|Cat. no. Z119||OxiDrop™, Oxidase Test, 0.5oz. Polyethylene Bottle with Dropper Tip, 7.0ml||1 each|
Hardy Diagnostics OxiDrop™, Oxidase Test is a liquid ready-to-use reagent that is used in procedures to detect cytochrome oxidase activity in bacteria.
Cytochrome containing organisms produce an intracellular oxidase enzyme. This oxidase enzyme catalyzes the oxidation of cytochrome c. Organisms which contain cytochrome c as part of their respiratory chain are oxidase-positive and turn the reagent blue/purple. Organisms lacking cytochrome c as part of their respiratory chain do not oxidize the reagent, leaving it colorless within the limits of the test, and are oxidase-negative.
* Adjusted and/or supplemented as required to meet performance criteria.
STORAGE AND SHELF LIFE
Storage: Upon receipt store at 2-8ºC. away from direct light. Product should not be used if there are any signs of deterioration, discoloration, contamination, or if the expiration date has passed. Product is light and temperature sensitive; protect from light, excessive heat, moisture, and freezing.
Use only 18-24 hour old colonies from non-selective, non-differential media.
Place a piece of filter paper in a sterile, plastic, disposable petri dish. Moisten the piece of filter paper with a few drops of oxidase reagent. Rub a small amount of the colony to be tested onto the paper using a platinum loop or a wooden applicator stick. Observe for blue-black color development.
Alternatively, a drop of the reagent can be placed directly on a colony on an agar plate, looking for the same color development described above.(2)
INTERPRETATION OF RESULTS
Development of a blue-black color within 10-20 seconds indicates that the organism is positive for the presence of cytochrome oxidase.
Important: Any color change after 20 seconds should be disregarded.
The oxidase test can be used in the presumptive identification of Neisseria spp. and in the differentiation and identification of gram-negative bacilli. Oxidase-positive organisms should be examined by gram stain to determine morphology and gram reaction. Additional biochemical tests are recommended for complete identification.
Use of a nichrome or other iron containing loop may yield false-positive reactions. Platinum loops are recommended.
Most Haemophilus spp. are oxidase-positive. Less sensitive strips or reagents may yield false-negative results. Consult listed references for more information. (7)
Oxidase reactions of gram-negative bacilli should be determined on non-selective and non-differential media to ensure valid results. Also, colonies taken from media containing high levels of glucose may give false-negative reactions. (5)
It is recommended to use colonies that are 18-24 hours old. Older colonies will produce weaker reactions.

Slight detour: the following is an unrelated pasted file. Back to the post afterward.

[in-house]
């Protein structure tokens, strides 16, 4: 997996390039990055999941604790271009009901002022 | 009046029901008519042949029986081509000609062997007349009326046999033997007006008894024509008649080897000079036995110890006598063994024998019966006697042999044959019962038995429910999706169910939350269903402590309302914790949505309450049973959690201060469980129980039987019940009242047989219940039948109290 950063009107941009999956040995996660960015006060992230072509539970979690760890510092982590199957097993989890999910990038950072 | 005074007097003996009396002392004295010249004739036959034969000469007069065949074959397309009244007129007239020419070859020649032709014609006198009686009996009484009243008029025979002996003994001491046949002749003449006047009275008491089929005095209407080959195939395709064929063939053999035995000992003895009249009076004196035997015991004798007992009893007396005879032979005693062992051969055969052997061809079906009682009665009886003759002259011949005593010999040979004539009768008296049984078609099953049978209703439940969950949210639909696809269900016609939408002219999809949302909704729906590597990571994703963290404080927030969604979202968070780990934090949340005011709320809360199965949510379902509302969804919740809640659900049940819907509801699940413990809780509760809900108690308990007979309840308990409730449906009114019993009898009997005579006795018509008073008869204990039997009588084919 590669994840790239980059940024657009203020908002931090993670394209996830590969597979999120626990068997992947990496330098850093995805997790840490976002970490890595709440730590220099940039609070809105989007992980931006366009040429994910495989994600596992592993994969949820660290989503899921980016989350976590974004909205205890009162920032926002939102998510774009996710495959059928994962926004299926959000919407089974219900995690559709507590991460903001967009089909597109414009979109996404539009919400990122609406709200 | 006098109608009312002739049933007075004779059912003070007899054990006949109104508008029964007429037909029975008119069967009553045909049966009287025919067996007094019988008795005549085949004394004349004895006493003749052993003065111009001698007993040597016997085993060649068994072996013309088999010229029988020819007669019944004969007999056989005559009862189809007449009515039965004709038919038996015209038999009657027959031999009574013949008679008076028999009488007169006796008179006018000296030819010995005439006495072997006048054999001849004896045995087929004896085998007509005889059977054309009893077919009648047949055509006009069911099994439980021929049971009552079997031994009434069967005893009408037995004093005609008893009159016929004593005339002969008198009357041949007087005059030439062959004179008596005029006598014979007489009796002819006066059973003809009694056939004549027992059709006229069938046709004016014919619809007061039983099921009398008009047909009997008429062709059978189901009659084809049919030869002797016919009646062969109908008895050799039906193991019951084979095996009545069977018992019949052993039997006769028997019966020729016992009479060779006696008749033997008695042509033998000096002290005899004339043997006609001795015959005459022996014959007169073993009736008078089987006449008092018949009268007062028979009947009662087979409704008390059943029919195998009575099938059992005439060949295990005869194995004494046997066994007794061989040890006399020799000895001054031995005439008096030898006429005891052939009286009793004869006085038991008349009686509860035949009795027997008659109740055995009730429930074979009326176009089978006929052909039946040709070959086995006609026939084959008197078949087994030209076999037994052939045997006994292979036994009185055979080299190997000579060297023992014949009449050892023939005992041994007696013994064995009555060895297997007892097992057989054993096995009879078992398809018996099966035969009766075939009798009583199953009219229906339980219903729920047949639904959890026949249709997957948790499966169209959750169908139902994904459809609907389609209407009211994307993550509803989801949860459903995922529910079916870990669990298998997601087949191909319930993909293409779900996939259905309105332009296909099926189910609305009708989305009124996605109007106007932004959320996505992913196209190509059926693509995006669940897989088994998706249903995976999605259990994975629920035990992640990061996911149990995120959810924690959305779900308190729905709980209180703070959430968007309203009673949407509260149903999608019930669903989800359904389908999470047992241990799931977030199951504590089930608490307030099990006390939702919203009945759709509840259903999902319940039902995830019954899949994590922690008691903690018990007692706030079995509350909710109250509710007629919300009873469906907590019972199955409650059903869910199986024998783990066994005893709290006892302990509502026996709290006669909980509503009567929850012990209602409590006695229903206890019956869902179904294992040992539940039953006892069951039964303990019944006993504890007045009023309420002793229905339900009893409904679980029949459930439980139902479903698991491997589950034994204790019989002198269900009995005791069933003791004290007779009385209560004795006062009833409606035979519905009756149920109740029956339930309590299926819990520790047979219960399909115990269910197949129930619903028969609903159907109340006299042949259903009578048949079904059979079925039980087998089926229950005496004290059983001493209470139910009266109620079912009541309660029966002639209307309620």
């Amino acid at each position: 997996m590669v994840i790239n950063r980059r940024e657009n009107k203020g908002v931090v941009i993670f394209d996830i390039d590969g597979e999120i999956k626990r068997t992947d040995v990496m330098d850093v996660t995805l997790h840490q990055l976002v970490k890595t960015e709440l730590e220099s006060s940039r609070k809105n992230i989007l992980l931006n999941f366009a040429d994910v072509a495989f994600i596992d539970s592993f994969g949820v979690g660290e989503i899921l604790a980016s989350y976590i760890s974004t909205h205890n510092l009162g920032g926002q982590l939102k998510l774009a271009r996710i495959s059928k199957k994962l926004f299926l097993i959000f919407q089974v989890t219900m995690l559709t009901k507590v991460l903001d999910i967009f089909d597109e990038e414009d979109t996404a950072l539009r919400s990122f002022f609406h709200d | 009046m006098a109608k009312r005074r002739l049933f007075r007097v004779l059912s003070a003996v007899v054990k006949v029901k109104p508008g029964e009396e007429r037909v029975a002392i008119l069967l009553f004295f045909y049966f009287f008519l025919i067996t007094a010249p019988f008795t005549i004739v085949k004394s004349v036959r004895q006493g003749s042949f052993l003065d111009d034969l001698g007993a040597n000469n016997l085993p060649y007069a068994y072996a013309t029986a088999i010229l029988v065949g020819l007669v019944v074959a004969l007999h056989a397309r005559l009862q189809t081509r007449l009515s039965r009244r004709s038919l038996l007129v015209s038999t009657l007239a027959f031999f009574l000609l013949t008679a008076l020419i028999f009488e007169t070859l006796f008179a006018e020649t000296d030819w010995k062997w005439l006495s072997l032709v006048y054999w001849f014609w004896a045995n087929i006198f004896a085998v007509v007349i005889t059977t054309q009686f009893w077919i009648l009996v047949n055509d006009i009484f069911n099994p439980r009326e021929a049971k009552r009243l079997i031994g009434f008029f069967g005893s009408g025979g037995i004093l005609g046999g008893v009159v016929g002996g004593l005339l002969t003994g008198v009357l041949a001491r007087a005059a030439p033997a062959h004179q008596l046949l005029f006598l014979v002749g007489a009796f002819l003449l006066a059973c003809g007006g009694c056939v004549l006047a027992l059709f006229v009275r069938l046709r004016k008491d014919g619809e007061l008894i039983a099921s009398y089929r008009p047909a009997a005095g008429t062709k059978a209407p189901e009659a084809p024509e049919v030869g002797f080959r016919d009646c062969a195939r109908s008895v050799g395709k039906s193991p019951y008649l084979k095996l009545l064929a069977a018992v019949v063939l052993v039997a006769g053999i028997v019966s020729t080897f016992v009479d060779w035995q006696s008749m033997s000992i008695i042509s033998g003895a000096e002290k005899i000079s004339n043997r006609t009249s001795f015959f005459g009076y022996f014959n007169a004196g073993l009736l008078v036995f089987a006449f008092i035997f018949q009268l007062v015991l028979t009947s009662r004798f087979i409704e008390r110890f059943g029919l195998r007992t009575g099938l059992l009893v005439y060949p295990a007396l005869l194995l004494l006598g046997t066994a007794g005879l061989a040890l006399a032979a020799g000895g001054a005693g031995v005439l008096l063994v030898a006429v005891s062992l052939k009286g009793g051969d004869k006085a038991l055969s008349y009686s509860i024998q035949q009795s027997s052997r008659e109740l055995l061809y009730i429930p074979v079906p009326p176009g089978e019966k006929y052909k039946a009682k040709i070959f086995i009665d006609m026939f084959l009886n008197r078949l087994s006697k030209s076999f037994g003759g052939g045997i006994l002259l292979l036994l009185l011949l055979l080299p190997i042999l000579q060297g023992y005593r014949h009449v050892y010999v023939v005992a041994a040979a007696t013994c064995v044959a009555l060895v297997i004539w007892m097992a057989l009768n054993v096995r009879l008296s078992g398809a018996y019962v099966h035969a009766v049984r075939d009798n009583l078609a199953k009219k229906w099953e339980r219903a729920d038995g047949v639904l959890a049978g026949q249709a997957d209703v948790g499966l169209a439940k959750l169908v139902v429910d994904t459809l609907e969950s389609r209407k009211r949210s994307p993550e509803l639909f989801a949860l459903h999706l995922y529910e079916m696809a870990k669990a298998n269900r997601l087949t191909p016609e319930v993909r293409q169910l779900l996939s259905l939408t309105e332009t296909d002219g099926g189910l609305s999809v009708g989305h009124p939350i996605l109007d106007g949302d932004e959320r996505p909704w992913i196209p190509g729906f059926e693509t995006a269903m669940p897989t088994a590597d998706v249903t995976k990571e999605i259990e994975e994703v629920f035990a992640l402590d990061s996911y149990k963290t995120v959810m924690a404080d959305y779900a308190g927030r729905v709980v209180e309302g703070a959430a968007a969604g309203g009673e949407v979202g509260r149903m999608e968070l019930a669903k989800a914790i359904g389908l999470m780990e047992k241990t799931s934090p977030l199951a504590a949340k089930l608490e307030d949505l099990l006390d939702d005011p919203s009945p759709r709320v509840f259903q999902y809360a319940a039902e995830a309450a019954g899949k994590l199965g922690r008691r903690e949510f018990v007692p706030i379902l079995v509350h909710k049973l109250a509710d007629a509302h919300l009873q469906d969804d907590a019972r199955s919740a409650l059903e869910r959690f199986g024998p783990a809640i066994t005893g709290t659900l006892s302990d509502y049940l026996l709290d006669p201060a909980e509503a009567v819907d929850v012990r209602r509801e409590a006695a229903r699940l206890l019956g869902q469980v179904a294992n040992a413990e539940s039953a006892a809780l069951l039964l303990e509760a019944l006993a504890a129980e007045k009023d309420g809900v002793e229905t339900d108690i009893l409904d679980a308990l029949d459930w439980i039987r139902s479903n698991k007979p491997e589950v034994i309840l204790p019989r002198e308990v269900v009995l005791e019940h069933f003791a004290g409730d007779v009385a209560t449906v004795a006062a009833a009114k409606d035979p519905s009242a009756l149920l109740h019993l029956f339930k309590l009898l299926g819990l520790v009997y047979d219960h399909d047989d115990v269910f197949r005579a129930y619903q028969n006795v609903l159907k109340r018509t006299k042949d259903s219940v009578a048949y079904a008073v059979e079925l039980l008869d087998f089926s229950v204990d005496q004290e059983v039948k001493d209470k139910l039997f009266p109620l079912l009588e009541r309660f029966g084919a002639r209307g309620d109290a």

Any color changes appearing after 20 seconds should be disregarded.
MATERIALS REQUIRED BUT NOT PROVIDED
Standard microbiological supplies such as filter paper, empty petri dishes, platinum loops or wooden applicator sticks, and culture media, etc., are not provided.
|Oxidase-positive; blue/purple color develops within 10-20 seconds|
|Oxidase-negative; no color development within 10-20 seconds|
User Quality Control
It is recommended that each new lot or shipment of reagent be tested with known positive and negative controls.(3,8)
OxiDrop™, Oxidase Test should appear clear, and slightly brown in color.
Pseudomonas aeruginosa (ATCC® 27853) applied to filter paper moistened with OxiDrop™ (Cat. no. Z119) reagent. The development of a blue/purple color within 10-20 seconds was indicative of a positive oxidse test.
Escherichia coli (ATCC® 25922) applied to filter paper moistened with OxiDrop™ (Cat. no. Z119) reagent. No development of a blue/purple color within 10-20 seconds was indicative of a negative oxidse test.
1. Jorgensen., et al. Manual of Clinical Microbiology, American Society for Microbiology, Washington, D.C.
2. Tille, P., et al. Bailey and Scott's Diagnostic Microbiology, C.V. Mosby Company, St. Louis, MO.
3. Centers for Medicare and Medicaid, Appendix C, Survey Procedures and Interpretive Guidelines for Laboratories and Laboratory Services. Subpart K - Quality System for Non-Waived Testing. 493;1200-1265. www.cms.hhs.gov/clia.
4. Koneman, E.W., et al. Color Atlas and Textbook of Diagnostic Microbiology, J.B. Lippincott Company, Philadelphia, PA.
5. MacFaddin, J.F. Biochemical Tests for Identification of Medical Bacteria,, Lipincott Williams & Wilkins, Philadelphia, PA.
6. Isenberg, H.D. Clinical Microbiology Procedures Handbook, Vol. I, II & III. American Society for Microbiology, Washington, D.C.
7. Holt, J.G. and N.R. Krieg. 1984. Bergey's Manual of Systematic Bacteriology, Vol. I. Williams & Wilkins, Baltimore, MD.
8. Commission on Laboratory Accreditation, Laboratory Accreditation Program Microbiology Checklist. College of American Pathologists. Rev. 9/30/2004.
ATCC is a registered trademark of the American Type Culture Collection.